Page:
Guide to Writing Introductions and Conclusions Guide to Writing Introductions and Conclusions First and last impressions are important in any part of life, especially in writing. This is why the introduction and conclusion of any paper - whether it be a simple essay or a long research paper - are essential.
Contemporary reviewers found much to praise in them. The author's knowledge of the world, and the peculiar tact with which she presents characters that the reader cannot fail to recognize, reminds us something of the merits of the Flemish school of painting.
The subjects are not often elegant, and certainly never grand; but they are finished to nature, and with a precision which delights the reader Her merits consist much in the force of a narrative conducted with much neatness and point, and a quiet yet comic dialogue, in which the characters of the speakers evolve themselves with dramatic effect.
The faults arise from the minute detail which the author's plan comprephends. Characters of folly or simplicity, such as those of old Woodhouse and Miss Bates, are ridiculous when first presented, but if too often brought forward or too long dwelt upon, their prosing is apt to become as tiresome in fiction as in real society.
George Henry Lewes, writing inaccorded her the status and identified issues that critics would be repeating and arguing about for the next century and a half: First and foremost let Austen be named, the greatest artist that has ever written, using the term to signify the most perfect mastery over the means to her end.
There are heights and depths in human nature Miss Austen has never scaled nor fathomed, there are worlds of passionate existence into which she has never set foot; but although this is obvious to every reader, it is equally obvious that she has risked no failures by attempting to delineate that which she has not seen.
Her circle may be restricted, but it is complete. Her world is a perfect orb, and vital. Life, as it presents itself to an English gentlewoman peacefully yet actively engaged in her quiet village, is mirrored in her works with a purity and fidelity that must endow them with interest for all time.
Appreciation of her greatness snowballed with the publication of James Edward Austen-Leigh's Memoir and Richard Simpson's perceptive critical essay, both in Macaulay, for instance, called her a prose Shakespeare because of "the marvellous and subtle distinctive traits" of her characterizations.
Austen's novels have aroused intense emotional attachments among readers. Forster admitted to reading and re-reading her with "the mouth open and the mind closed.
Such readers are often called Janeitesafter a short story called The Janeites which Rudyard Kipling wrote in Not every reader has responded positively to Austen, however.
Perplexed, Joseph Conrad wrote H. Wells asking, "What is all this about Jane Austen? What is there in her?
What is it all about? Anything like warmth or enthusiasm, anything energetic, poignant, heartfelt, is utterly out of place in commending these works: She does her business of delineating the surface of the lives of genteel English people curiously well. There is a Chinese fidelity, a miniature delicacy, in the painting.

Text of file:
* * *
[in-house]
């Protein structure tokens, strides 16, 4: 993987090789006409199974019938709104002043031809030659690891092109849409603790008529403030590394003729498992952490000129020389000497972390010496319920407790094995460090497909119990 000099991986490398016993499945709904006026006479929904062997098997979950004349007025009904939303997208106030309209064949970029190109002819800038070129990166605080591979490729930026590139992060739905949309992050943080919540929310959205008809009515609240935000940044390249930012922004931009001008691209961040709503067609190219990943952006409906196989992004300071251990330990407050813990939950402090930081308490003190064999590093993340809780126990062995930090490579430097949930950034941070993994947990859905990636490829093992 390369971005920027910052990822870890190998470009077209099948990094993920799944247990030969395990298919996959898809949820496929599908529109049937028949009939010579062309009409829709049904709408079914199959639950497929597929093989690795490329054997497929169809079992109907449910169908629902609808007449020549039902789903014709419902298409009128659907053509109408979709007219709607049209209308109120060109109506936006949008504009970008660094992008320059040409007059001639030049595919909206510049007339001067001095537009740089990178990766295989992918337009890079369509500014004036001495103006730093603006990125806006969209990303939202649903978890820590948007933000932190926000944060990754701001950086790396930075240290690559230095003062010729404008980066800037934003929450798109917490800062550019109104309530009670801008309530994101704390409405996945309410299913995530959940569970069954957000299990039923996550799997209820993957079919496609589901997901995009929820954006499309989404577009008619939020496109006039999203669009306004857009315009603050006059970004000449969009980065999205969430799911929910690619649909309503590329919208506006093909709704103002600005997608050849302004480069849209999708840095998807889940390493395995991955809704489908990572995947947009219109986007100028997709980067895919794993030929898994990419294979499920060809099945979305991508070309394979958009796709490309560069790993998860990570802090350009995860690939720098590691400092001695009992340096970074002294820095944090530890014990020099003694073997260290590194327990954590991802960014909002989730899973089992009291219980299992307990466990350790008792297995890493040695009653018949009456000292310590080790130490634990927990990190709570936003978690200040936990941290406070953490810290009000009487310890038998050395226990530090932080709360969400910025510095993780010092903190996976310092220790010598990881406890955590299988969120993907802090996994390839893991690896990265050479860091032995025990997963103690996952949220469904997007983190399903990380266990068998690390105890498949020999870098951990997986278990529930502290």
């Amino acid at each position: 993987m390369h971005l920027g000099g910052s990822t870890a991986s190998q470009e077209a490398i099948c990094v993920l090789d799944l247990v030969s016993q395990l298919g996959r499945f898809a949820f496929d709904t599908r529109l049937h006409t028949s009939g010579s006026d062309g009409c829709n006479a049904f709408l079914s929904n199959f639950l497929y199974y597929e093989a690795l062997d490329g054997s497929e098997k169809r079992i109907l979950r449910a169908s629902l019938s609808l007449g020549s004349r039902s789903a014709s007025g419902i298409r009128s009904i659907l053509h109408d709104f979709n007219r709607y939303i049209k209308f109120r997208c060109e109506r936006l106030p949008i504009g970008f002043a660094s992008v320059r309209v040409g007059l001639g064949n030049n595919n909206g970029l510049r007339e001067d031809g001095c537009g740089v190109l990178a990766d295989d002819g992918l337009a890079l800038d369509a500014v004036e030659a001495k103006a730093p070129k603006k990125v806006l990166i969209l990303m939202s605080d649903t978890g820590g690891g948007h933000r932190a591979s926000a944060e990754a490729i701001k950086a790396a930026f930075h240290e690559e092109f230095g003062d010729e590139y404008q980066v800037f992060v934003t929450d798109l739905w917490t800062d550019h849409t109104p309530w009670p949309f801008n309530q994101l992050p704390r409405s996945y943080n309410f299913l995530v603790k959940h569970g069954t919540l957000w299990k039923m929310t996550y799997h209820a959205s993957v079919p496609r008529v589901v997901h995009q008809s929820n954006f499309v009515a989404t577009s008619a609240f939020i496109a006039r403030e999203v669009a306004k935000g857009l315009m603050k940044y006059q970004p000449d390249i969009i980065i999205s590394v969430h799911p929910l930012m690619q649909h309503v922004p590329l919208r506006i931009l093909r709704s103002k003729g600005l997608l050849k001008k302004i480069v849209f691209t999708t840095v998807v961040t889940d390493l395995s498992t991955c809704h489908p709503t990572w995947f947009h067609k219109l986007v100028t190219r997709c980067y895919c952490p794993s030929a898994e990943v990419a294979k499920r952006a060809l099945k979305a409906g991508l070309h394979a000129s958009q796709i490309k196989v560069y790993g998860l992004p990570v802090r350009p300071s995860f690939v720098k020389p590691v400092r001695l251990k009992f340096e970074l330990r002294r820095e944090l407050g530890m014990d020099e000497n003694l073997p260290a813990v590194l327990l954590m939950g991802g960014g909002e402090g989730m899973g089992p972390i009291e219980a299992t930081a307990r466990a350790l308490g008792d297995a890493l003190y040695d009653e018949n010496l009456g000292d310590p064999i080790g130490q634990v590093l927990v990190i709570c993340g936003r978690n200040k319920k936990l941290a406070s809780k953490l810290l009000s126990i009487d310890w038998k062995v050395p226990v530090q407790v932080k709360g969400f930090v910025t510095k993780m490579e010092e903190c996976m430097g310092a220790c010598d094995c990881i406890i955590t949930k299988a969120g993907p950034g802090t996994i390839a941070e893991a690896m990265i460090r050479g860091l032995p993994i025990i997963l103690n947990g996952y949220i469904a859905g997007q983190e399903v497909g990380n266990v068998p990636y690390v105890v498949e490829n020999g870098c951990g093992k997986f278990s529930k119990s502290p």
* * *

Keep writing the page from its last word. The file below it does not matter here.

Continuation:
She ruffles her reader by nothing vehement, disturbs him with nothing profound. The passions are perfectly unknown to her: What sees keenly, speaks aptly, moves flexibly, it suits her to study: Jane Austen was a complete and most sensible lady, but a very incomplete and rather insensible not senseless womanif this is heresy--I cannot help it.
Bronte's preference for passion over reason in fiction is not uncommon. Horace Walpole suggested a principle that explains the differing responses of Austen and Bronte to life and writing novels: For Virginia Woolf, Austen was "a mistress of much deeper emotion than appears on the surface.
She stimulates us to supply what is not there. Her characters' interests and Austen's interests may seem trivial, unimportant, particularly since she wrote at a time when England was engaged in a life and death struggle with the French and Napoleon. Though she focuses on the everyday lives and concerns of a few families in a small country circle, her novels still have a profound effect on many readers.
Lord David Cecil offered one way to resolve this paradox; Austen's is a profound vision. There are other views of life and more extensive; concerned as it is exclusively with personal relationships, it leaves out several important aspects of experience.
But on her own ground Jane Austen gets to the heart of the matter; her graceful unpretentious philosophy, founded as it is on an unwavering recognition of fact, directed by an unerring perception of moral quality, is as impressive as those of the most majestic novelists.
Another common criticism of Austen is her complacent acceptance of the class structure of her society, its values, and its mores.
One response to this charge is to find implicit social criticism in her novels. Harding theorized that because Austen was torn between her perception of the cruelties and corruptions of her society and her strong emotional attachments to family and friends, she expressed her criticisms of society in ways that were not necessarily conscious; he calls this covert criticism "regulated hatred.
The task of the novelists was the same as it had always been--to achieve realism, to express with whatever innovations of form and structure they needs must discover the truth about life as it faced them.Famous Literature, English, and Creative Writing Majors!
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